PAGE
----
The program was inaugurated in 1972, primarily to save students a year's worth of time and tuition on their road to a bachelor's degree. A number of other reasons for choosing the program have emerged over the years as a result of the flexibility allowed by adding the choices of a college curriculum to a high school schedule.
Many former 3-1-3 students have found the year to be a valuable stepping stone to the more total independence of college away from home as well as making it possible for them to qualify for very competitive programs, fit in a second major or discover an entirely new interest. At the same time, the program has continued to save many students and their parents a year's tuition and room and board at more expensive schools.
So, 3-1-3 students learn personal academic responsibility through taking on requirements demanding enough to be meaningful in a situation supportive enough to facilitate success. High school seniors are very capable of succeeding as college freshmen, as over two decades of 3-1-3 students have shown. And, because they do succeed in college classes and meet the demands of college learning, they graduate from high school already knowing how to do well as full-time college students.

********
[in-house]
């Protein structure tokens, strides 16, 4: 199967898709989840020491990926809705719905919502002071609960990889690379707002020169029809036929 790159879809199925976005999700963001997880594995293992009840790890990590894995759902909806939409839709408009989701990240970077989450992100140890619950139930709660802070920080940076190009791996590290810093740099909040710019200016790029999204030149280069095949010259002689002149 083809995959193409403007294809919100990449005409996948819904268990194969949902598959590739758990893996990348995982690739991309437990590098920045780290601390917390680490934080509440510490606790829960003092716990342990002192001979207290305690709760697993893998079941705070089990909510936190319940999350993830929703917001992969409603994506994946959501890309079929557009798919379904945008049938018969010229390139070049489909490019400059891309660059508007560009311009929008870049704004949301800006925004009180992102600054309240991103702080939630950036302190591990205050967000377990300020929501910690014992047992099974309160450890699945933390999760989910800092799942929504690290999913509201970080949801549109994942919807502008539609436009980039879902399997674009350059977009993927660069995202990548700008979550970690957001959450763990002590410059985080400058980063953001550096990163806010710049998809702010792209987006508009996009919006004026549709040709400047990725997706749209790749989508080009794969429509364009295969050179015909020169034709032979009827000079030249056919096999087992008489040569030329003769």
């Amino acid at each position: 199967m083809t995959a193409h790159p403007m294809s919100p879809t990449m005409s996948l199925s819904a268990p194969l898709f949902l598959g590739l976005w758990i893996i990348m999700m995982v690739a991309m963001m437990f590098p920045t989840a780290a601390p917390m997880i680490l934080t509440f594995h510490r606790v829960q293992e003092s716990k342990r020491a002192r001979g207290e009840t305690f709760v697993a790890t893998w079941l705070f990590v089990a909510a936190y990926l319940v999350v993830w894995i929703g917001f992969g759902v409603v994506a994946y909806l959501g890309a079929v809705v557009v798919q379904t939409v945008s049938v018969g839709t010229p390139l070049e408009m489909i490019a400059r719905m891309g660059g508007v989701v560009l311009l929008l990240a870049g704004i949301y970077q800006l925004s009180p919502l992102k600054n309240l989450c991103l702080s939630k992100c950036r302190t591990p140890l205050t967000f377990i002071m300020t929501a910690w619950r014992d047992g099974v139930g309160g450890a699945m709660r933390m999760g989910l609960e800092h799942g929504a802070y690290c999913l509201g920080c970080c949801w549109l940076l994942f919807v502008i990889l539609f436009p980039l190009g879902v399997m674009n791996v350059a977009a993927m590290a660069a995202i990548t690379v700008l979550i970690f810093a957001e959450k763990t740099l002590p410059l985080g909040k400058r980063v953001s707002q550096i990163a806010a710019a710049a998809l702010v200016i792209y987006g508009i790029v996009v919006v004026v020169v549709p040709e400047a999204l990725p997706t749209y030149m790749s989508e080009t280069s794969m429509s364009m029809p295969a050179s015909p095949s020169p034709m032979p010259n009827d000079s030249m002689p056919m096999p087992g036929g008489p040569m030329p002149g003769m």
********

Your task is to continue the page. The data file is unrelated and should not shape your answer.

For example, they know better: how to use a college syllabus to plan their time; how to rely on themselves and peers to study; how to make appointments to meet with faculty during office hours, how to write research papers without step by step guidance, how to take lecture notes and use a college text; how to take a variety of kinds of tests; how to discipline themselves to get to classes where no attendance is taken, how to plan for three major exams in one week, how to juggle the requirements of high school courses, college courses, high school athletics and sometimes even a part-time lob; and how to meet deadlines without reminders, among many other skills.
There are, of course, some necessary ingredients which make this 3-1-3 year work. It is essential that students have access to two sets of counselors: the college advisers and the high school guidance department.
There must always be a close connection between the high schools and the college to ensure that information is easily shared and goals are mutually compatible. The initial scheduling of college courses needs to be done in the high schools, as it is now, to ensure compatibility with high school schedules. The efforts which have been made by high school guidance counselors over the years have been invaluable to the program's continued success.
Enrolled 3-1-3 students need easily available help both to ease anxiety and to develop successful learning, which is why having the program as part of the Learning Center is so logical. There must also be a careful selection of participants by an admissions officer who knows the program well and the director and advisers of the program need to be knowledgeable of and sympathetic to the concerns of area high schools. And, as has always been true, a constant effort must continue to be made by all involved to understand one another's goals, methods and standards.